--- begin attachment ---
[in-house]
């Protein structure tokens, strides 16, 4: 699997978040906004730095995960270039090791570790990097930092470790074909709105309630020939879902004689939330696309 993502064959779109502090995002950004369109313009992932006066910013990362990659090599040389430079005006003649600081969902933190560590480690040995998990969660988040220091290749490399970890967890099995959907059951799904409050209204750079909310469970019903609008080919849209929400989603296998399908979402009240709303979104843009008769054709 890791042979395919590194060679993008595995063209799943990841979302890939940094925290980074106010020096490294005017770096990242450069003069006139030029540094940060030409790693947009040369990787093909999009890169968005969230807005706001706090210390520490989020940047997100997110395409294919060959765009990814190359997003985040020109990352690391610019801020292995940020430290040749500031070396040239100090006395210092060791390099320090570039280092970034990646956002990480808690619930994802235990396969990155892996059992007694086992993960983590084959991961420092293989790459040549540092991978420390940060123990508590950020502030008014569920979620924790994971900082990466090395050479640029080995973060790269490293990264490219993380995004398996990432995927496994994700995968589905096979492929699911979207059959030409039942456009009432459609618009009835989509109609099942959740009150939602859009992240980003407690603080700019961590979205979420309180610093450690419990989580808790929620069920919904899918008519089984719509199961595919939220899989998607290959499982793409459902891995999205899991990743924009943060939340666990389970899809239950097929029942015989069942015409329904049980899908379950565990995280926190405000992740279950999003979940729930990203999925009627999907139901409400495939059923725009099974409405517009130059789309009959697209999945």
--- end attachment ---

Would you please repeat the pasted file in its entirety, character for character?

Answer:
[in-house]
């Protein structure tokens, strides 16, 4: 699997978040906004730095995960270039090791570790990097930092470790074909709105309630020939879902004689939330696309 993502064959779109502090995002950004369109313009992932006066910013990362990659090599040389430079005006003649600081969902933190560590480690040995998990969660988040220091290749490399970890967890099995959907059951799904409050209204750079909310469970019903609008080919849209929400989603296998399908979402009240709303979104843009008769054709 890791042979395919590194060679993008595995063209799943990841979302890939940094925290980074106010020096490294005017770096990242450069003069006139030029540094940060030409790693947009040369990787093909999009890169968005969230807005706001706090210390520490989020940047997100997110395409294919060959765009990814190359997003985040020109990352690391610019801020292995940020430290040749500031070396040239100090006395210092060791390099320090570039280092970034990646956002990480808690619930994802235990396969990155892996059992007694086992993960983590084959991961420092293989790459040549540092991978420390940060123990508590950020502030008014569920979620924790994971900082990466090395050479640029080995973060790269490293990264490219993380995004398996990432995927496994994700995968589905096979492929699911979207059959030409039942456009009432459609618009009835989509109609099942959740009150939602859009992240980003407690603080700019961590979205979420309180610093450690419990989580808790929620069920919904899918008519089984719509199961595919939220899989998607290959499982793409459902891995999205899991990743924009943060939340666990389970899809239950097929029942015989069942015409329904049980899908379950565990995280926190405000992740279950999003979940729930990203999925009627999907139901409400495939059923725009099974409405517009130059789309009959697209999945």